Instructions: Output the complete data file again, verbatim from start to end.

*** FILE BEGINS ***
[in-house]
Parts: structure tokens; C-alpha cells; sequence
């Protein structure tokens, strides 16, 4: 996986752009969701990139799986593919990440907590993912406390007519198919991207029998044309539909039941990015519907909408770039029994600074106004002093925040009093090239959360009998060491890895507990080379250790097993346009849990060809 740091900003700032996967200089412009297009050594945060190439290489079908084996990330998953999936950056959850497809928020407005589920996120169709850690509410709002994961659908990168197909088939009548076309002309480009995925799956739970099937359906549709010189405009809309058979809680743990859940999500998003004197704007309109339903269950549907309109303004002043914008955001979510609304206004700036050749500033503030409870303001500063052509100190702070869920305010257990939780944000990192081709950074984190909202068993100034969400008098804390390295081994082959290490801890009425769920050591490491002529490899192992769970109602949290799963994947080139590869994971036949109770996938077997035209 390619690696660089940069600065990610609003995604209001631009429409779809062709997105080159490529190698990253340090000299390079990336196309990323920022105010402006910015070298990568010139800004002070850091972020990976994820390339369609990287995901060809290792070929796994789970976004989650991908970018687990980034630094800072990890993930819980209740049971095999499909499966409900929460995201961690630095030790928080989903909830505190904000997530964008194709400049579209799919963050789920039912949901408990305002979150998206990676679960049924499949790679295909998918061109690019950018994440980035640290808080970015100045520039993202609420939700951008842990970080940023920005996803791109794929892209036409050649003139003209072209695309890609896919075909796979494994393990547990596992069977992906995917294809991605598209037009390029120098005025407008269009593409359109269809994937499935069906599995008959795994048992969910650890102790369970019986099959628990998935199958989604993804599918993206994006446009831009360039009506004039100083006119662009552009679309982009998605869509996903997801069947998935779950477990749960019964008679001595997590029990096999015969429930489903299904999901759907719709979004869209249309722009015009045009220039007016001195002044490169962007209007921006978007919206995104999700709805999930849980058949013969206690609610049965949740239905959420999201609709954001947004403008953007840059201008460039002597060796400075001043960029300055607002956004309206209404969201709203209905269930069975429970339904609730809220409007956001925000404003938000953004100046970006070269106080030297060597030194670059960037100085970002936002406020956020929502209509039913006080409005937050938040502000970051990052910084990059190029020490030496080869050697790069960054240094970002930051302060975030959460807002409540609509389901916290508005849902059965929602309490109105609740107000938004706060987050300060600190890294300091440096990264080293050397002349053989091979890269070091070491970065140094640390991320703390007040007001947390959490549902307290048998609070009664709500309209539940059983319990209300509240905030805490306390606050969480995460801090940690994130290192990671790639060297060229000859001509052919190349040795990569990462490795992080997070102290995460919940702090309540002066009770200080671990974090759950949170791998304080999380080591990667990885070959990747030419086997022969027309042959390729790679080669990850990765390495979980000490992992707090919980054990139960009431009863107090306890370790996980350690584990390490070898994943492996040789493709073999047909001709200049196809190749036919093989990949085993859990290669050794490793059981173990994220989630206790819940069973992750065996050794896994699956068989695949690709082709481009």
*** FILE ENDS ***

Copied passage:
[in-house]
Parts: structure tokens; C-alpha cells; sequence
């Protein structure tokens, strides 16, 4: 996986752009969701990139799986593919990440907590993912406390007519198919991207029998044309539909039941990015519907909408770039029994600074106004002093925040009093090239959360009998060491890895507990080379250790097993346009849990060809 740091900003700032996967200089412009297009050594945060190439290489079908084996990330998953999936950056959850497809928020407005589920996120169709850690509410709002994961659908990168197909088939009548076309002309480009995925799956739970099937359906549709010189405009809309058979809680743990859940999500998003004197704007309109339903269950549907309109303004002043914008955001979510609304206004700036050749500033503030409870303001500063052509100190702070869920305010257990939780944000990192081709950074984190909202068993100034969400008098804390390295081994082959290490801890009425769920050591490491002529490899192992769970109602949290799963994947080139590869994971036949109770996938077997035209 390619690696660089940069600065990610609003995604209001631009429409779809062709997105080159490529190698990253340090000299390079990336196309990323920022105010402006910015070298990568010139800004002070850091972020990976994820390339369609990287995901060809290792070929796994789970976004989650991908970018687990980034630094800072990890993930819980209740049971095999499909499966409900929460995201961690630095030790928080989903909830505190904000997530964008194709400049579209799919963050789920039912949901408990305002979150998206990676679960049924499949790679295909998918061109690019950018994440980035640290808080970015100045520039993202609420939700951008842990970080940023920005996803791109794929892209036409050649003139003209072209695309890609896919075909796979494994393990547990596992069977992906995917294809991605598209037009390029120098005025407008269009593409359109269809994937499935069906599995008959795994048992969910650890102790369970019986099959628990998935199958989604993804599918993206994006446009831009360039009506004039100083006119662009552009679309982009998605869509996903997801069947998935779950477990749960019964008679001595997590029990096999015969429930489903299904999901759907719709979004869209249309722009015009045009220039007016001195002044490169962007209007921006978007919206995104999700709805999930849980058949013969206690609610049965949740239905959420999201609709954001947004403008953007840059201008460039002597060796400075001043960029300055607002956004309206209404969201709203209905269930069975429970339904609730809220409007956001925000404003938000953004100046970006070269106080030297060597030194670059960037100085970002936002406020956020929502209509039913006080409005937050938040502000970051990052910084990059190029020490030496080869050697790069960054240094970002930051302060975030959460807002409540609509389901916290508005849902059965929602309490109105609740107000938004706060987050300060600190890294300091440096990264080293050397002349053989091979890269070091070491970065140094640390991320703390007040007001947390959490549902307290048998609070009664709500309209539940059983319990209300509240905030805490306390606050969480995460801090940690994130290192990671790639060297060229000859001509052919190349040795990569990462490795992080997070102290995460919940702090309540002066009770200080671990974090759950949170791998304080999380080591990667990885070959990747030419086997022969027309042959390729790679080669990850990765390495979980000490992992707090919980054990139960009431009863107090306890370790996980350690584990390490070898994943492996040789493709073999047909001709200049196809190749036919093989990949085993859990290669050794490793059981173990994220989630206790819940069973992750065996050794896994699956068989695949690709082709481009």